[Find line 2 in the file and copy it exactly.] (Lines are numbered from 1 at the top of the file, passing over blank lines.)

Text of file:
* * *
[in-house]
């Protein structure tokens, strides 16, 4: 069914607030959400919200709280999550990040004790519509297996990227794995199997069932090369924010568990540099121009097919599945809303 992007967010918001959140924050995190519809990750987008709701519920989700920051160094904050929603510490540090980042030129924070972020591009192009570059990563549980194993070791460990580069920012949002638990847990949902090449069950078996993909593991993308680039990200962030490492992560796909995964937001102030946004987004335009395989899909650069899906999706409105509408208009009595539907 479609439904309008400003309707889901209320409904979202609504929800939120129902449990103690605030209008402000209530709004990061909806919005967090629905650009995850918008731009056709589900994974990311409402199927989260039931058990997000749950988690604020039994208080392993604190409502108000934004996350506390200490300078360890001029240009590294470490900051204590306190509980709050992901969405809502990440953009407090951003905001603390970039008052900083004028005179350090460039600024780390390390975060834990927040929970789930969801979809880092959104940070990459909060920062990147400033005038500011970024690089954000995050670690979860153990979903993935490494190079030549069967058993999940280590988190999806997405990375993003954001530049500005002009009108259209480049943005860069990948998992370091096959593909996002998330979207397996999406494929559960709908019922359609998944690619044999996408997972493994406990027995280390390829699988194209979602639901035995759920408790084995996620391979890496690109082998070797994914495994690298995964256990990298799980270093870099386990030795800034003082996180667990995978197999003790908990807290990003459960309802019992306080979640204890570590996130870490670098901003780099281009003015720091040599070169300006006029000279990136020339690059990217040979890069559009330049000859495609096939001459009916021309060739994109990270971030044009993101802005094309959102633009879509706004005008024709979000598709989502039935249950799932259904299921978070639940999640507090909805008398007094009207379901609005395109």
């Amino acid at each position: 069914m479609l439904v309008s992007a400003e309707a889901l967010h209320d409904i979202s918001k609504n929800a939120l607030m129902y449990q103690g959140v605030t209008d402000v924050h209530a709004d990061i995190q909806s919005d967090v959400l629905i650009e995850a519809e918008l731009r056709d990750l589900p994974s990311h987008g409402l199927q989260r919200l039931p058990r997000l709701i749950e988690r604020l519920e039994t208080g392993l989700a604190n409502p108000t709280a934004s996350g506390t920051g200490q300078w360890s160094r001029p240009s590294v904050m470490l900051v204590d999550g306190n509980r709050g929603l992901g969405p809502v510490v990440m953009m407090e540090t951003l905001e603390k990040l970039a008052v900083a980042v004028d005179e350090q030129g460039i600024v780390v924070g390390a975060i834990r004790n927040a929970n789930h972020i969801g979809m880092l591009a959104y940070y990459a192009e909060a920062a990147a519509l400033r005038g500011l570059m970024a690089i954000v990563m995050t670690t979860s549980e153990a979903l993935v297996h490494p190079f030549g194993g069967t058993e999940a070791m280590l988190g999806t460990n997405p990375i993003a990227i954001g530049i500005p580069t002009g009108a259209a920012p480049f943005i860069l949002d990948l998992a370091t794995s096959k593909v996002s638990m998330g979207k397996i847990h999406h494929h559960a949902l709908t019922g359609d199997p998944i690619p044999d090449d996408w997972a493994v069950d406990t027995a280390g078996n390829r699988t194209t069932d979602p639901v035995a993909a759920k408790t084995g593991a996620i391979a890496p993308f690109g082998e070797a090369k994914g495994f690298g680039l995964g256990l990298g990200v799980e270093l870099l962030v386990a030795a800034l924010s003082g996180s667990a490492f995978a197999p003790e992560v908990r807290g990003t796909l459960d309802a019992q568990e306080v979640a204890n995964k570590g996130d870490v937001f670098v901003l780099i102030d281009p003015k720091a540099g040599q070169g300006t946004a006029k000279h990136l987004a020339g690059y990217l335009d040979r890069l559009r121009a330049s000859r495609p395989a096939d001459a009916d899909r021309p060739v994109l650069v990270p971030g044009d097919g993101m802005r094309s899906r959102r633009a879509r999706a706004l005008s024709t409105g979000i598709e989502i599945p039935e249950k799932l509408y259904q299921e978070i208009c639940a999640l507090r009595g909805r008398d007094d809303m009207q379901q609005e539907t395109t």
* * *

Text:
């Protein structure tokens, strides 16, 4: 069914607030959400919200709280999550990040004790519509297996990227794995199997069932090369924010568990540099121009097919599945809303 992007967010918001959140924050995190519809990750987008709701519920989700920051160094904050929603510490540090980042030129924070972020591009192009570059990563549980194993070791460990580069920012949002638990847990949902090449069950078996993909593991993308680039990200962030490492992560796909995964937001102030946004987004335009395989899909650069899906999706409105509408208009009595539907 479609439904309008400003309707889901209320409904979202609504929800939120129902449990103690605030209008402000209530709004990061909806919005967090629905650009995850918008731009056709589900994974990311409402199927989260039931058990997000749950988690604020039994208080392993604190409502108000934004996350506390200490300078360890001029240009590294470490900051204590306190509980709050992901969405809502990440953009407090951003905001603390970039008052900083004028005179350090460039600024780390390390975060834990927040929970789930969801979809880092959104940070990459909060920062990147400033005038500011970024690089954000995050670690979860153990979903993935490494190079030549069967058993999940280590988190999806997405990375993003954001530049500005002009009108259209480049943005860069990948998992370091096959593909996002998330979207397996999406494929559960709908019922359609998944690619044999996408997972493994406990027995280390390829699988194209979602639901035995759920408790084995996620391979890496690109082998070797994914495994690298995964256990990298799980270093870099386990030795800034003082996180667990995978197999003790908990807290990003459960309802019992306080979640204890570590996130870490670098901003780099281009003015720091040599070169300006006029000279990136020339690059990217040979890069559009330049000859495609096939001459009916021309060739994109990270971030044009993101802005094309959102633009879509706004005008024709979000598709989502039935249950799932259904299921978070639940999640507090909805008398007094009207379901609005395109």